For the first time in its 31-year history, Woodbridge by Robert Mondavi is producing a sparkling wine.
The Constellation Brands-owned winery announced the release of 80,000 cases of a brut-style Blanc de Blancs made from 100% Chardonnay. Most of the grapes are sourced from Lodi, with 5% from the northern Sacramento Valley. The non-vintage bubbly is made using the Charmat, or bulk, method.
Stefanie Jackel, Woodbridge’s marketing director, says the move “makes sense for Woodbridge. Consumers are looking for affordable luxury, and with the state of the economy, they’re even bringing celebrations home. They’re seeking ways to continue enjoying life, but in a less outward way.” The wine has an official retail price of $9.99, although it likely will be found for less at discount.
Few California wineries are entering the sparkling wine market these days, but a recent Wine Institute study suggests that consumers have rediscovered bubbly. Sales of California-made sparkling wines were up 8% last year, compared to a modest 0.2% rise in the overall sale of California wines. The increase in sparkling wine sales was “because of gains in value-priced offerings,” Wine Institute reported.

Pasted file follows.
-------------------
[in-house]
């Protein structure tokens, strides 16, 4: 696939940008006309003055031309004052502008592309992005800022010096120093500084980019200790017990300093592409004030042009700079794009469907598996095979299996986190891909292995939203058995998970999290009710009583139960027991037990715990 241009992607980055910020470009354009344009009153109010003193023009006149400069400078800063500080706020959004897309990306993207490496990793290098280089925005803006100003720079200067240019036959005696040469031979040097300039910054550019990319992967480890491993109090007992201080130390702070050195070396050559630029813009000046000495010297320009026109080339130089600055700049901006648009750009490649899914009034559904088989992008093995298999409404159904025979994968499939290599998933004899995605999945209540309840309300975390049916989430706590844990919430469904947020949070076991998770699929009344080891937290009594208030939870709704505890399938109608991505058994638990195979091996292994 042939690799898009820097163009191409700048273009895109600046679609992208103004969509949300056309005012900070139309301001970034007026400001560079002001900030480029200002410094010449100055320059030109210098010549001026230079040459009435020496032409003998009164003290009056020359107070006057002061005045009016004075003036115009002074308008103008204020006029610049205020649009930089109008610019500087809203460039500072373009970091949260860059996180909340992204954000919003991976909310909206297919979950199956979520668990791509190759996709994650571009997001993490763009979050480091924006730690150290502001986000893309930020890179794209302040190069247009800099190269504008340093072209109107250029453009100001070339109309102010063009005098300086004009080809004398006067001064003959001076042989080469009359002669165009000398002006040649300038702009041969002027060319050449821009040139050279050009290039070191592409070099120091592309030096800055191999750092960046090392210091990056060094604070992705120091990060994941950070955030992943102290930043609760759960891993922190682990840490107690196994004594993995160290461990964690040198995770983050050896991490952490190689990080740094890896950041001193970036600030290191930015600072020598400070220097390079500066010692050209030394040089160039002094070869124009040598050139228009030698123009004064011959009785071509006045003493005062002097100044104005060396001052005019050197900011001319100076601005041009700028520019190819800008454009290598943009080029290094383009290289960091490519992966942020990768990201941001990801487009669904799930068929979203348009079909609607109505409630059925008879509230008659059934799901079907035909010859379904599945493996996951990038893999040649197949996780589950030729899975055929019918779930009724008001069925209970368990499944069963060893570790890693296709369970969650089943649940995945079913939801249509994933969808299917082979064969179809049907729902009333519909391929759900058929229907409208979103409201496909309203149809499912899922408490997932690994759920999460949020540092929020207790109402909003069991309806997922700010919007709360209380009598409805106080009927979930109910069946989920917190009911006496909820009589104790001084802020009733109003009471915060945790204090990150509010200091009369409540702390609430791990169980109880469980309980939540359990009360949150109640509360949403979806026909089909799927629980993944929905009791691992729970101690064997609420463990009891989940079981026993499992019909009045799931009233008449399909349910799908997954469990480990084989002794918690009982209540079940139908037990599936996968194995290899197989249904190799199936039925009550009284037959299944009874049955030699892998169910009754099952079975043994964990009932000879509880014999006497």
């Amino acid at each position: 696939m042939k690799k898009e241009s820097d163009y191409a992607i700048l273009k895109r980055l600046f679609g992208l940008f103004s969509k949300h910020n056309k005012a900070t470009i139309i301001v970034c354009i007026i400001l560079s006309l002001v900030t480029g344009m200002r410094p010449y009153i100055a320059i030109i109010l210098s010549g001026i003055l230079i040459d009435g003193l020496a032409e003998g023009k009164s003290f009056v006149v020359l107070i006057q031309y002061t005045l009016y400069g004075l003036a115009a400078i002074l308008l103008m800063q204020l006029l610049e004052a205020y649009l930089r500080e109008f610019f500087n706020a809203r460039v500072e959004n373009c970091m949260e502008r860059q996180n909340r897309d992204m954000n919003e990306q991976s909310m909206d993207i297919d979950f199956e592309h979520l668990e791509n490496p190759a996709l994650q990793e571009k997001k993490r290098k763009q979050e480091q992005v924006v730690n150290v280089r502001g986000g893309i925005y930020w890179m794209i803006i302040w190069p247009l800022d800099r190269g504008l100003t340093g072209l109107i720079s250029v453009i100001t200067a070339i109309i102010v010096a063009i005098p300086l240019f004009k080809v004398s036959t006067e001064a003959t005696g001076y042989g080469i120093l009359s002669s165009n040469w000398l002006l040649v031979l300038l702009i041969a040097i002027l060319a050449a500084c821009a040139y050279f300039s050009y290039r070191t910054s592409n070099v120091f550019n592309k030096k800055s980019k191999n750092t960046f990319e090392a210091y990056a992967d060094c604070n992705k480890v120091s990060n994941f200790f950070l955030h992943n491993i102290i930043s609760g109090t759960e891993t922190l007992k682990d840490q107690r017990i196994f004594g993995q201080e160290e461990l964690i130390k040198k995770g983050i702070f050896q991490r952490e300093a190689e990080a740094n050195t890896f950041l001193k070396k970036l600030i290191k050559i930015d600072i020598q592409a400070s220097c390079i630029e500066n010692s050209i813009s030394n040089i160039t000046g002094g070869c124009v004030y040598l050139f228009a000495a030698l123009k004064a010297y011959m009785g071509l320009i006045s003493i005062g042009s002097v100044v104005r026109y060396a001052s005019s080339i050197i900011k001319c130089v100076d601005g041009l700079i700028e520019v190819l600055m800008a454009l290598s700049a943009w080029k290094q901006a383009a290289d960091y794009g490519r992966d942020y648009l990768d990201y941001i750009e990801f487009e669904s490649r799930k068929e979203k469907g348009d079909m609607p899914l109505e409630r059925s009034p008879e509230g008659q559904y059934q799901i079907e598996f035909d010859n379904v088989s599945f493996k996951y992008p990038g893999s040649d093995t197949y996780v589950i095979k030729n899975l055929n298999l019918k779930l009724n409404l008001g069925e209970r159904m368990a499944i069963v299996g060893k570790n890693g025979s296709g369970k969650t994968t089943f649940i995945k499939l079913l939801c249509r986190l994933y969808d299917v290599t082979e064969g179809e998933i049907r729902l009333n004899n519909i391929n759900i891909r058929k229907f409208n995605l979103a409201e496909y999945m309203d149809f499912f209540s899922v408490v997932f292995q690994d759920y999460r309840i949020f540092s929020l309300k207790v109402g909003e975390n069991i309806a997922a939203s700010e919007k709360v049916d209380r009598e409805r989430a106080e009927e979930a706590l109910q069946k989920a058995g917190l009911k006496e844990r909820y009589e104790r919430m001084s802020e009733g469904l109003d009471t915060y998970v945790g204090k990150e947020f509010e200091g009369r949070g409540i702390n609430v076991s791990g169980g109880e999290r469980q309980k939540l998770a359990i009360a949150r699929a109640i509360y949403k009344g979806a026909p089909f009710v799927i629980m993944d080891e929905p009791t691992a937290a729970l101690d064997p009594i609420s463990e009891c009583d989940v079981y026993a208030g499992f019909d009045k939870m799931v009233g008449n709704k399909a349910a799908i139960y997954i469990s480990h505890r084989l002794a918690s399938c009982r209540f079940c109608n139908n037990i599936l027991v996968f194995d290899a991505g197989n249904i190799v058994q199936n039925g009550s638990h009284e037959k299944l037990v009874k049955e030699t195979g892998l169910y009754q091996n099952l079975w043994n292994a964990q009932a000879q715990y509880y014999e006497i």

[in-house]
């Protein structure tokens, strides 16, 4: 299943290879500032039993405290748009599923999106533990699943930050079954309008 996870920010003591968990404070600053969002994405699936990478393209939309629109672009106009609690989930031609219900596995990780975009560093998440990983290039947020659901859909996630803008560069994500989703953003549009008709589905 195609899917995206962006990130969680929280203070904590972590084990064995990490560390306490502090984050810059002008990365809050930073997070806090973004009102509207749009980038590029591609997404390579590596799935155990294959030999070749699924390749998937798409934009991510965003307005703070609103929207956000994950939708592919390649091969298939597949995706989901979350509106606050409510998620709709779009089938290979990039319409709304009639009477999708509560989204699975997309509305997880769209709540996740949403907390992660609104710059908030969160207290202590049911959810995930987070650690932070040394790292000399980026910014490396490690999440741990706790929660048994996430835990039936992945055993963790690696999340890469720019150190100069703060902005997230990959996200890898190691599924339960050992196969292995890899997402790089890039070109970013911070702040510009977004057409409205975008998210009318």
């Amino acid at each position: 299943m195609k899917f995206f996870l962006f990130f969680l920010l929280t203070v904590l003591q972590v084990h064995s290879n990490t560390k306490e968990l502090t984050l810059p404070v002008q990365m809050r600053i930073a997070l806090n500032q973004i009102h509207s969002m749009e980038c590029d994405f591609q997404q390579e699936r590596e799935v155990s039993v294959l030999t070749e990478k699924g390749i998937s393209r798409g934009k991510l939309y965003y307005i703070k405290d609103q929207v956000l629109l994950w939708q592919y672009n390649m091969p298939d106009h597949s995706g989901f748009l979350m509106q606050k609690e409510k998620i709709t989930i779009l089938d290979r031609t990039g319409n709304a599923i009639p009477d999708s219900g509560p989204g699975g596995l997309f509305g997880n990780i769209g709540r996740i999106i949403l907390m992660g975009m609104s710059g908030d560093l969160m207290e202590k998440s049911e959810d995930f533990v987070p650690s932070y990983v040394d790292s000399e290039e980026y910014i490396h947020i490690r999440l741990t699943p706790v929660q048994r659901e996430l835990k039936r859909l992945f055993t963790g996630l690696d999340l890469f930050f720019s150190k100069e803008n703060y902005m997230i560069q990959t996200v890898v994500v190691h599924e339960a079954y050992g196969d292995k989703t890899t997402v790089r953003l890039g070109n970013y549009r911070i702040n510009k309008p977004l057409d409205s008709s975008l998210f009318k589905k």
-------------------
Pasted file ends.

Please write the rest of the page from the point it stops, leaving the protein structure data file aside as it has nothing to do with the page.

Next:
Jackel adds, “Over the last 52 weeks, through June, 2010, the domestic sparkling [wine] category is the only one that’s growing at all tiers, from less than $5 to ultra-premium [$18 and up].” Sparkling wine represents 4.3% of all wine sales in the U.S., with California holding a 60% share of the market.
Robert Mondavi built the Lodi-based Woodbridge winery in 1979 as a lower-cost brand. For years, his Bob Red and Bob White, in magnums, were among the most popular generic wines in America. When the Mondavi family sold Robert Mondavi Winery to Constellation, in November, 2004, for $1 billion, Woodbridge was part of the package. The brand is the sixth-largest in the U.S., producing 7.3 million cases annually.
Jackel says if the launch of the new sparkling wine is successful, “We’ll consider the potential for other sparkling flavors, seeing where the opportunity lies. This product is a brut, so does it make sense to look at an extra dry or some of the others?”